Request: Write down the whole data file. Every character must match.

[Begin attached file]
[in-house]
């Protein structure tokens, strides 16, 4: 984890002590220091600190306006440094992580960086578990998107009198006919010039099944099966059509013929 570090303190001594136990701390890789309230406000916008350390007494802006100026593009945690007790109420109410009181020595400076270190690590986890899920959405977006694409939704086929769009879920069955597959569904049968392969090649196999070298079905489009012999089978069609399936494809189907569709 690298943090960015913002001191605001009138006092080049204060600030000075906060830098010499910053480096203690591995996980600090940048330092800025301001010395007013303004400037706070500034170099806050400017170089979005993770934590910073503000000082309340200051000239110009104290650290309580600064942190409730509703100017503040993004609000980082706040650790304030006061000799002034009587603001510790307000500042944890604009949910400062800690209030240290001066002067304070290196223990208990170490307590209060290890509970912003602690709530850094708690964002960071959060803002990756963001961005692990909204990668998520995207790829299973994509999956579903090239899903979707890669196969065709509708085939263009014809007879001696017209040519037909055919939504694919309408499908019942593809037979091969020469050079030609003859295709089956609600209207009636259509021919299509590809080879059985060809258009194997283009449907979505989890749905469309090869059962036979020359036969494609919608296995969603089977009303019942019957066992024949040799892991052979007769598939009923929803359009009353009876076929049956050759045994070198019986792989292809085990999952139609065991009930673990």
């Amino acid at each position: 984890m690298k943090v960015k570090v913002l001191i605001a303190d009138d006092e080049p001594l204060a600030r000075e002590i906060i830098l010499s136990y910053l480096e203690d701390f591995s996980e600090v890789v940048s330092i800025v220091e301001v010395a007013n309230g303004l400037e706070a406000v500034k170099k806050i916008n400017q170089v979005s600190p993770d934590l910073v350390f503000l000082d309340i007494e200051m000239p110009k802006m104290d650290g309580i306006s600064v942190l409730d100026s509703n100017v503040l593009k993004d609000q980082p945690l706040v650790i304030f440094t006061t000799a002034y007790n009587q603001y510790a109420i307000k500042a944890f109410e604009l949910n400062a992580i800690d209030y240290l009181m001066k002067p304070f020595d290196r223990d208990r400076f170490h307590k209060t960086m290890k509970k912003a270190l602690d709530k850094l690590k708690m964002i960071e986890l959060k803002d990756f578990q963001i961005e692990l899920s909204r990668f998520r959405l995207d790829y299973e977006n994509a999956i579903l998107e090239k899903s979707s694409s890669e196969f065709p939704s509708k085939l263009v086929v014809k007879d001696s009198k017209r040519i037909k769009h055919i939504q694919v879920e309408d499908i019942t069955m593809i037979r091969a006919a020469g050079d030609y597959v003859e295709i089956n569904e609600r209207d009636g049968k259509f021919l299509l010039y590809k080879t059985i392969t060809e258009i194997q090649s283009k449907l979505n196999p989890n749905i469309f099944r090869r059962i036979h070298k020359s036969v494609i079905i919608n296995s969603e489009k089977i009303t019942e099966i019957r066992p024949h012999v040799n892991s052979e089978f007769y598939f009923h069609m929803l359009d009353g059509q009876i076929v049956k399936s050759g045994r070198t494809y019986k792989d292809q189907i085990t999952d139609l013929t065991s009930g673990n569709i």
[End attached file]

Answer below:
[in-house]
């Protein structure tokens, strides 16, 4: 984890002590220091600190306006440094992580960086578990998107009198006919010039099944099966059509013929 570090303190001594136990701390890789309230406000916008350390007494802006100026593009945690007790109420109410009181020595400076270190690590986890899920959405977006694409939704086929769009879920069955597959569904049968392969090649196999070298079905489009012999089978069609399936494809189907569709 690298943090960015913002001191605001009138006092080049204060600030000075906060830098010499910053480096203690591995996980600090940048330092800025301001010395007013303004400037706070500034170099806050400017170089979005993770934590910073503000000082309340200051000239110009104290650290309580600064942190409730509703100017503040993004609000980082706040650790304030006061000799002034009587603001510790307000500042944890604009949910400062800690209030240290001066002067304070290196223990208990170490307590209060290890509970912003602690709530850094708690964002960071959060803002990756963001961005692990909204990668998520995207790829299973994509999956579903090239899903979707890669196969065709509708085939263009014809007879001696017209040519037909055919939504694919309408499908019942593809037979091969020469050079030609003859295709089956609600209207009636259509021919299509590809080879059985060809258009194997283009449907979505989890749905469309090869059962036979020359036969494609919608296995969603089977009303019942019957066992024949040799892991052979007769598939009923929803359009009353009876076929049956050759045994070198019986792989292809085990999952139609065991009930673990």
């Amino acid at each position: 984890m690298k943090v960015k570090v913002l001191i605001a303190d009138d006092e080049p001594l204060a600030r000075e002590i906060i830098l010499s136990y910053l480096e203690d701390f591995s996980e600090v890789v940048s330092i800025v220091e301001v010395a007013n309230g303004l400037e706070a406000v500034k170099k806050i916008n400017q170089v979005s600190p993770d934590l910073v350390f503000l000082d309340i007494e200051m000239p110009k802006m104290d650290g309580i306006s600064v942190l409730d100026s509703n100017v503040l593009k993004d609000q980082p945690l706040v650790i304030f440094t006061t000799a002034y007790n009587q603001y510790a109420i307000k500042a944890f109410e604009l949910n400062a992580i800690d209030y240290l009181m001066k002067p304070f020595d290196r223990d208990r400076f170490h307590k209060t960086m290890k509970k912003a270190l602690d709530k850094l690590k708690m964002i960071e986890l959060k803002d990756f578990q963001i961005e692990l899920s909204r990668f998520r959405l995207d790829y299973e977006n994509a999956i579903l998107e090239k899903s979707s694409s890669e196969f065709p939704s509708k085939l263009v086929v014809k007879d001696s009198k017209r040519i037909k769009h055919i939504q694919v879920e309408d499908i019942t069955m593809i037979r091969a006919a020469g050079d030609y597959v003859e295709i089956n569904e609600r209207d009636g049968k259509f021919l299509l010039y590809k080879t059985i392969t060809e258009i194997q090649s283009k449907l979505n196999p989890n749905i469309f099944r090869r059962i036979h070298k020359s036969v494609i079905i919608n296995s969603e489009k089977i009303t019942e099966i019957r066992p024949h012999v040799n892991s052979e089978f007769y598939f009923h069609m929803l359009d009353g059509q009876i076929v049956k399936s050759g045994r070198t494809y019986k792989d292809q189907i085990t999952d139609l013929t065991s009930g673990n569709i």